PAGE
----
Nor is that thread a very strong one, especially at first. Usually when you tug on it, the thing snaps. And sometimes this is good. Maybe I wasn’t very interested at all. But before I learned to listen, the voice of my own interest was a very quiet one, and it was easily overpowered by the voices of fear and of ambition. It takes a lot of quietness to listen to your own interest, because it’s not very insistent, and it’s extremely willing to be overruled.

In my current work-in-progress, I had one situation that repeated itself (essentially, two different characters, in two different chapters, did something that was very similar). And it was very easy to convince myself this was a stylistic choice. Whenever I felt a sense of dissatisfaction, I was like, “But I’m doing it on purpose!”

It took faith to go back and delete the repetition and search for another answer. But the moment I had done it, I knew that it was the right decision. Similarly, in re-reading the book, I’ve noticed places where I get bored: situations that are perfectly well-drawn, but which simply don’t cut to the heart of what I’m interested about. Cutting these parts will leave gaps in the story that I’ll have to fill, and I won’t be able to say precisely why they’re being cut, but it’s still something that has to be done.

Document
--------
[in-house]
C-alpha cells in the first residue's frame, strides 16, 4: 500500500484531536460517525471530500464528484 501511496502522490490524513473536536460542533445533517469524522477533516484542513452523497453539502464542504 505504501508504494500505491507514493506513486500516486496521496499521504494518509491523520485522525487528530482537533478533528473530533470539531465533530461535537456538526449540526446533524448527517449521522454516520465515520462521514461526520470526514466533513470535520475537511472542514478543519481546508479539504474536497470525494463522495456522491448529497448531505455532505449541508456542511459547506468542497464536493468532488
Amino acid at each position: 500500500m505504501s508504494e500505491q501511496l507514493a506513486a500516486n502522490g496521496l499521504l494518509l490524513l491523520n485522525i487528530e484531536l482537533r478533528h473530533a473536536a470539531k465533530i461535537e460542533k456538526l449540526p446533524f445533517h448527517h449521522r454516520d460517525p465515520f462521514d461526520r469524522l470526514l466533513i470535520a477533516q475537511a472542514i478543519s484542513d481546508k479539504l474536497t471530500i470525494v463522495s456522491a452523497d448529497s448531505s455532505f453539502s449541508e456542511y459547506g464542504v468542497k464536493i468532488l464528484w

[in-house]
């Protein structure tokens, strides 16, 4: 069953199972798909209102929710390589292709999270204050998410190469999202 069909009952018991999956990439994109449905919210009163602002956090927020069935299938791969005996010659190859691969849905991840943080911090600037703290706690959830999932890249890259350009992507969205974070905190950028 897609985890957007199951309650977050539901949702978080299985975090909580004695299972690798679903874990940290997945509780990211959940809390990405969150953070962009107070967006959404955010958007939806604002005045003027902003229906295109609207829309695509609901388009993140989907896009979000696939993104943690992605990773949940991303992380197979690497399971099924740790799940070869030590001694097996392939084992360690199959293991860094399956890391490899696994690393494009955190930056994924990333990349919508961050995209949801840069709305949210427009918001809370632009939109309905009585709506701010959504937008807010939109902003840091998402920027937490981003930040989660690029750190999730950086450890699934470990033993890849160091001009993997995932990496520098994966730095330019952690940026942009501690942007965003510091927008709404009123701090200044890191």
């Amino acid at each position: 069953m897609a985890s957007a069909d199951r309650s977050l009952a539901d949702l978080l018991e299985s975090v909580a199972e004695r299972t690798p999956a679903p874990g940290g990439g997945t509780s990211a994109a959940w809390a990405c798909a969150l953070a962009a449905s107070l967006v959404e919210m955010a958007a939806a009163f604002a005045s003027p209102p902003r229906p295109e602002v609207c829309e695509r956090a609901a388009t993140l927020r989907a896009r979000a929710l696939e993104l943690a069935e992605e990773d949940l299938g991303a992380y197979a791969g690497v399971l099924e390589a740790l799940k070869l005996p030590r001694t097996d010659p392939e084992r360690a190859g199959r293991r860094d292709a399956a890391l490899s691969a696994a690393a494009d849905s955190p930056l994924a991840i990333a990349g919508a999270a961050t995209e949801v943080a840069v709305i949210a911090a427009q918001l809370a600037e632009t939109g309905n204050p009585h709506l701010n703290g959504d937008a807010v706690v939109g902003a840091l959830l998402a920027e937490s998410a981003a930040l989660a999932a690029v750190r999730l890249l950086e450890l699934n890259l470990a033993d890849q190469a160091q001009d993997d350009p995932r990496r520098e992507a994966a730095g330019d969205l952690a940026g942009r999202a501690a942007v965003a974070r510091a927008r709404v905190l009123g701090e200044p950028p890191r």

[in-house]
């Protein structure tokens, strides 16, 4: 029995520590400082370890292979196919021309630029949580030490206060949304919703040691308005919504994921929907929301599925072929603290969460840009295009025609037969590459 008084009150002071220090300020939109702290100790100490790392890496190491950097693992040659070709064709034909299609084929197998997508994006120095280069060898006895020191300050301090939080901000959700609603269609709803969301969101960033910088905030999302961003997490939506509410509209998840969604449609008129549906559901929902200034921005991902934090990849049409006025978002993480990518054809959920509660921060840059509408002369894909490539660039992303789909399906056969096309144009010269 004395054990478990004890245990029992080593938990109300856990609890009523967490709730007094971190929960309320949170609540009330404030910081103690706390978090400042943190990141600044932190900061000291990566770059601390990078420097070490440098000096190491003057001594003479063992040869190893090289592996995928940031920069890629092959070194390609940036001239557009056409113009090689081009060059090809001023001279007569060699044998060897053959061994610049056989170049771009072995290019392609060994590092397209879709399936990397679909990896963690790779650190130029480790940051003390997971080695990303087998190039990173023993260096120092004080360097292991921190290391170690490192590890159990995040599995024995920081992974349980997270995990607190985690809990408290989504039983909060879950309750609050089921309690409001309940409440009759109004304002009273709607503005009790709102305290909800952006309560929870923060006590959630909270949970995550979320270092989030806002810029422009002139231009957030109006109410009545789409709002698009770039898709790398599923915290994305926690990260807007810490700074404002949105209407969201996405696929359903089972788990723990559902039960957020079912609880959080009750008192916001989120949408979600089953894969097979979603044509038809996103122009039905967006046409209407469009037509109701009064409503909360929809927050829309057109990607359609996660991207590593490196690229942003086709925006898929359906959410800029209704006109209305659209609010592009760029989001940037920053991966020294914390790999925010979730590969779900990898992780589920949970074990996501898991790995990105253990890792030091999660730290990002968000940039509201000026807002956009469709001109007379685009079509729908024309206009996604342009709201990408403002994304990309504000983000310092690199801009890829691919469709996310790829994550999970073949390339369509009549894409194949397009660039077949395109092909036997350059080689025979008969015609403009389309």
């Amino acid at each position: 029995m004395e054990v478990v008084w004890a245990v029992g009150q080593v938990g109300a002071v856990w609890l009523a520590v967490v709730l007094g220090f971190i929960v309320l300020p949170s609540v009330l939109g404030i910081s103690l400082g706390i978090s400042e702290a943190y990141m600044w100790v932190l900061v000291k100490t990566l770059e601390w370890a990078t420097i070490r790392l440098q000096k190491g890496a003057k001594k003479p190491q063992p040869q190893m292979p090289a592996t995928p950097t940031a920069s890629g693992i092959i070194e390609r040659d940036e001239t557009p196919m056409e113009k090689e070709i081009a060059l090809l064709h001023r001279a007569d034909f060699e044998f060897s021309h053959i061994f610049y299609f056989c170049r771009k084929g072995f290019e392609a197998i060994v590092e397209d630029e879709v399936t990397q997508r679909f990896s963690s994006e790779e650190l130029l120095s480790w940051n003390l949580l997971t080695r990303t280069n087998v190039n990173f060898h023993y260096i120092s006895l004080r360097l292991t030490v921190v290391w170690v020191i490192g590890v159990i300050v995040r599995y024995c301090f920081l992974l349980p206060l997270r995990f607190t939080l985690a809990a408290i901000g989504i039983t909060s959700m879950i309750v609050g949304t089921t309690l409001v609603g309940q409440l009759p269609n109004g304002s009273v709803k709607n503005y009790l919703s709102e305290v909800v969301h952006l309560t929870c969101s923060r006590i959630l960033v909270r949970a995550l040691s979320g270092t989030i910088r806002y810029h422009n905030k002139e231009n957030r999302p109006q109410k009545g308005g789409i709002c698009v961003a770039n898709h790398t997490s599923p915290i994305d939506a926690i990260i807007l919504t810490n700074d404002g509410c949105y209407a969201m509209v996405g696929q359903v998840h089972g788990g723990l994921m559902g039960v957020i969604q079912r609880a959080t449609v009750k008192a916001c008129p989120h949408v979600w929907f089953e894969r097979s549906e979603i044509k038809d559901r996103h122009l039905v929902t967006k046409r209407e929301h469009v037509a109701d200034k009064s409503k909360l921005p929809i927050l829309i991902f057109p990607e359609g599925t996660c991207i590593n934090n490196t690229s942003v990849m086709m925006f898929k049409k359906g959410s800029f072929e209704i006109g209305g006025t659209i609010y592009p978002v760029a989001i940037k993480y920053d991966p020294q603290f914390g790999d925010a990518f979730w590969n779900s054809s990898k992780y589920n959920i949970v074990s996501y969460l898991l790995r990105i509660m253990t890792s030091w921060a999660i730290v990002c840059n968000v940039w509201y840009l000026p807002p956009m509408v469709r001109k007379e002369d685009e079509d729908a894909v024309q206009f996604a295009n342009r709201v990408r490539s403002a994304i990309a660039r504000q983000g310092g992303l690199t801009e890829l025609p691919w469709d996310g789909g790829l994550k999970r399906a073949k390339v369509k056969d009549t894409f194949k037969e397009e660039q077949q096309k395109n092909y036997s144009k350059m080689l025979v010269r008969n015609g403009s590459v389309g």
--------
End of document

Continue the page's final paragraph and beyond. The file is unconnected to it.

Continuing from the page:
Following the voice of my own interest means, most often, not writing something. So many times over the past year, I’ve looked at the opening lines of a story or a novel, and I’ve said, “This doesn’t work for me.” Which is an easy thing to say when it’s just a line or a paragraph or a scene, but about when it’s an entire concept? What about when it’s something you’ve had in your idea box for years? What about when you haven’t finished anything in a month, and you sit down every day, and nothing comes out right? At that point there’s a very strong temptation to just force it. And I think if you’ve a very good sense of narrative structure (a much stronger sense than I), then that forced result can often be published and perhaps even acclaimed.

But the biggest damage there is not to your career or to the public, but to your own sense of what you’re interested in. I don’t know, I shouldn’t phrase this in the second person. Authors all have their own ways of finding inspiration, and many of them (including a few great ones, like Anthony Trollope) seem to profit from just churning stuff out. But there are entire years in my life (I’m thinking of 2014 to 2016, the years right after selling Enter Title Here) when I was completely unable to get in touch with my own inspiration, and once you’ve gone through a period like that, you don’t ever want to risk losing touch with yourself again.

*Human beings, when we look even at random data, can usually assemble some sort of pattern from it. For me to even come close to believing in a person’s assertion, one of two things must be true: i) they must have tested it in some way, using protocols and methodologies established before data collections; or ii) it has to fit with my preconceived biases =]